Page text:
Dec 22, 2017
5 words and phrases to get you around Japan when your Japanese isn't proficient!
I am definitely an advocate for learning Japanese if you can while you're living here. Whether Japan is your permanent home and you've moved here for good, or you're here temporarily as a result of work or study, it's going to make your life immensely easier to know the language at least to some capacity.
In saying that, ironically my Japanese isn't the best. I know enough to get by, but not enough to have full conversations with people. If you're like me and there just aren't enough hours in the day to master a new language right now - but you still love to travel and want to explore as much of this country as possible - then never fear! I've traveled through 37 of 47 prefectures in Japan and have managed to get from A to B with certain words that made it much simpler.
Without further ado, here are five basic words and phrases to help with your travel communication.
In your travels you're inevitably going to use trains at some point. Sometimes you might be wandering out and about and need to ask for help regaining your bearings and finding a train station. Maybe you're hopping in a cab from somewhere and need to get to a specific station. As long as you know the name of the station you need to get to, just pop "eki" on the end. For instance, out exploring Kyoto and need to get back to the station via a taxi? Simply say to the cabbie "Kyoto Eki, Onegaishimasu!" and you'll be on your merry way!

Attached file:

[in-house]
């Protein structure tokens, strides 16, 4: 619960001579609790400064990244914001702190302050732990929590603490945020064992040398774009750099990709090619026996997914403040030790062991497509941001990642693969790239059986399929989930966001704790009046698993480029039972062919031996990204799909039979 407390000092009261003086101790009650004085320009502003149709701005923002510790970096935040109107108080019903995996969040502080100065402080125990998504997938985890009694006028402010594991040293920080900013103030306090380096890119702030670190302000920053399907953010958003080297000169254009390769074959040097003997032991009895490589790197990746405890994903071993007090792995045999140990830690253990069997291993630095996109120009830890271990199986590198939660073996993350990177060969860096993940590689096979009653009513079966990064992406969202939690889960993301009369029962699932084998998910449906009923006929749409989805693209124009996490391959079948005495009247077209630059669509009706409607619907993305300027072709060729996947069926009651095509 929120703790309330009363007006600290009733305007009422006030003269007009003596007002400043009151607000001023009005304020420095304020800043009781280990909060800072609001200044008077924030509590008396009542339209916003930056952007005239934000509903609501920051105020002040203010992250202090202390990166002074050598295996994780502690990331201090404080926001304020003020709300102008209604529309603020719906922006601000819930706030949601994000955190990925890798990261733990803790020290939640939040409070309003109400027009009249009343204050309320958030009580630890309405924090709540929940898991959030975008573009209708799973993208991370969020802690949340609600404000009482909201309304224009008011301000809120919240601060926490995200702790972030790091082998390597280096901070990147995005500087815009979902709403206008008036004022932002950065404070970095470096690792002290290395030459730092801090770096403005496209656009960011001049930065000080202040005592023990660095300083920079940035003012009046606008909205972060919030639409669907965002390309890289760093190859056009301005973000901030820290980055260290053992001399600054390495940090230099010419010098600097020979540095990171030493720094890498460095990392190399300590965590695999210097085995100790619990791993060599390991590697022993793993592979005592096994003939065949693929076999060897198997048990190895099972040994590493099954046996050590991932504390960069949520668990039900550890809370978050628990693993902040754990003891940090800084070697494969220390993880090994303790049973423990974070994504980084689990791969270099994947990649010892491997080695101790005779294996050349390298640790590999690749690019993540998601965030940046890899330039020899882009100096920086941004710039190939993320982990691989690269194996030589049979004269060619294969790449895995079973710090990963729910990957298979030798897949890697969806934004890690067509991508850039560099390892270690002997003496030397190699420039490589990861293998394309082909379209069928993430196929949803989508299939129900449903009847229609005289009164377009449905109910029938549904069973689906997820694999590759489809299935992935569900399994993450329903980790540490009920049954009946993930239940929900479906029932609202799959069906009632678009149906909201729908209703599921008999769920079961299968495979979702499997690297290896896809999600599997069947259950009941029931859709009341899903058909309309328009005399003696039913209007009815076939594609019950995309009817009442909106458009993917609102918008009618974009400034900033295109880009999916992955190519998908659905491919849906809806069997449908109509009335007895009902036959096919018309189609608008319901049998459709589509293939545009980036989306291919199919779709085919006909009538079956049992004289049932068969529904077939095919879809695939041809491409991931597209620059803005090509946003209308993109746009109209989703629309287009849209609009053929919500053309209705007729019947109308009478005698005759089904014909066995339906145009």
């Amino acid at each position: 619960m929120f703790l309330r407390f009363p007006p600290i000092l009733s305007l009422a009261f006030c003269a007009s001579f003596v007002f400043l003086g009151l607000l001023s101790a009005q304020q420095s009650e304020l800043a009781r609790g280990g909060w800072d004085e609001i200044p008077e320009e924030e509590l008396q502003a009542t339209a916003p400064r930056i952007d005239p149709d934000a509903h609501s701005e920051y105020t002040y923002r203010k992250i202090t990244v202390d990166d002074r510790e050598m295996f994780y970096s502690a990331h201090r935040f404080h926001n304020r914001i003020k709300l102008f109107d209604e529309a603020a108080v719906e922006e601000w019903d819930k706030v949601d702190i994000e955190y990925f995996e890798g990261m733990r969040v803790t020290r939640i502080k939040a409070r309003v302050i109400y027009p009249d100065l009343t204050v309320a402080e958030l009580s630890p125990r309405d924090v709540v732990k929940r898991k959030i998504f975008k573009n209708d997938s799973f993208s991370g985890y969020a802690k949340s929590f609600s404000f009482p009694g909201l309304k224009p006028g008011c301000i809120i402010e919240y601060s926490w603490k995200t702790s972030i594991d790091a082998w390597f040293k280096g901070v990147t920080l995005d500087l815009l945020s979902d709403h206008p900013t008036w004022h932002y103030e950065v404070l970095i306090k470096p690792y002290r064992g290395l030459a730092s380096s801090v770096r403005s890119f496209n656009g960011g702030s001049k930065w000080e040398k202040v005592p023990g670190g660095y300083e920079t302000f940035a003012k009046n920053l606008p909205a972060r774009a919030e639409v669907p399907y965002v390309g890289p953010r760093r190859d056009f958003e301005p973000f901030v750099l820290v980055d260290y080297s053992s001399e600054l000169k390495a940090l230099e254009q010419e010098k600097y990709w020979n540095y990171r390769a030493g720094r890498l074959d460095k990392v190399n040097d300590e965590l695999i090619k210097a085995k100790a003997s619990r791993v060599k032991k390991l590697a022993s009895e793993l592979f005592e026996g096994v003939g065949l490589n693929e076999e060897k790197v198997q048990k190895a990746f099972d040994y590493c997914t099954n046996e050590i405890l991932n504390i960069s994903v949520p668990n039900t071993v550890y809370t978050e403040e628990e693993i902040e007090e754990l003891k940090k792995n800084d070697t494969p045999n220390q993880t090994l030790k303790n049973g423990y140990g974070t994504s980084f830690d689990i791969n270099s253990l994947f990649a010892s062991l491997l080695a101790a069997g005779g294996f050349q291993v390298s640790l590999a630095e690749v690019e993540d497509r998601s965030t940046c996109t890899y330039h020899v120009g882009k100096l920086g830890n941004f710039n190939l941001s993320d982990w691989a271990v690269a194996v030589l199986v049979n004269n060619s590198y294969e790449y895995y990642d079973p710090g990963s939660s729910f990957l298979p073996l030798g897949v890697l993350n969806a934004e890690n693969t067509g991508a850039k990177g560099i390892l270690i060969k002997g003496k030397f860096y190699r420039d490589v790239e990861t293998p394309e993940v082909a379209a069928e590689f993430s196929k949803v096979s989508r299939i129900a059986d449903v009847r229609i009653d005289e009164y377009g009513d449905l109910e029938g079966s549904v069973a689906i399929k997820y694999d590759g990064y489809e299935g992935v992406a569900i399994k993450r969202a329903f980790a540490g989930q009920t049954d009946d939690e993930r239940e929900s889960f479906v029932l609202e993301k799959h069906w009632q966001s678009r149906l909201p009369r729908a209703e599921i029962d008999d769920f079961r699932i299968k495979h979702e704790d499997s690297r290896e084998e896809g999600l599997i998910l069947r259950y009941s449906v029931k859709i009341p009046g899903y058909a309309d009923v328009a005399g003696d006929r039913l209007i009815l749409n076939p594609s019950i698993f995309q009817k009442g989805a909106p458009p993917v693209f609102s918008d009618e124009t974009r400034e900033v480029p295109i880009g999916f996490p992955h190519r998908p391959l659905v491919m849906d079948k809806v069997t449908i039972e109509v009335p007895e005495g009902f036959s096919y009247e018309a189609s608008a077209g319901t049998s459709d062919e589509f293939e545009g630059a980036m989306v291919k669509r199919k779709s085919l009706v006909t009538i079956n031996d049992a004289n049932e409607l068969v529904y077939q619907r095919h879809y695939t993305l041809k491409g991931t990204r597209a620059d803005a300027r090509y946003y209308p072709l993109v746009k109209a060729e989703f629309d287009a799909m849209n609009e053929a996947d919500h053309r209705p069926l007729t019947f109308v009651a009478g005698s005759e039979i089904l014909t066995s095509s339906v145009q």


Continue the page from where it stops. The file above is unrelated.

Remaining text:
With a few key words you'll find your way to the station like a local!
If you're not traveling by train, it's likely that you might be traveling by plane - which means you've got to get yourself to an airport. Same goes for this - if you need to hop into a cab to get to the airport, just say "Haneda Kuko, Onegaishimasu!" (or naturally, substitute Haneda with whichever airport you need to head to).
Need a cab to the airport? Remember "kuko" and you'll be golden!
Having a sense of direction when you travel is important, so it helps knowing your left from your right. It's also usually the way people are going to explain directions to you. Hidari is left in Japanese, and Migi is right.
Sumimasen is one of those versatile words that is handy in everyday life in Japan as well as when traveling. It means "excuse me", so it's a good way of not only opening a conversation and trying to ask for help, but also if you were to bump into someone for instance!
Eigo o hanasemasu ka?
If you really need to find out more in depth about where you're at, and your beginner level Japanese just isn't cutting it, sometimes it's easier to ask someone if they speak English. You might be surprised at just how many people you'll come across that will be able to speak enough to get you where you need to go, or at least find you someone who can help you out in more detail.
Don't let not having the best grasp of Japanese deter you from exploring all that this country has to offer - if you keep these few words and phrases in your hip pocket you will find it's really not difficult at all to explore and enjoy yourself across Japan!
After spending the last several years in the beating heart of Tokyo, I will be spending the next three in the countryside of Japan. I adore this country and all it has to offer - and I'm always learning more and more about life here as I go along! I try to update my blog daily - and my husband also writes on City Cost as "genkidesuka"!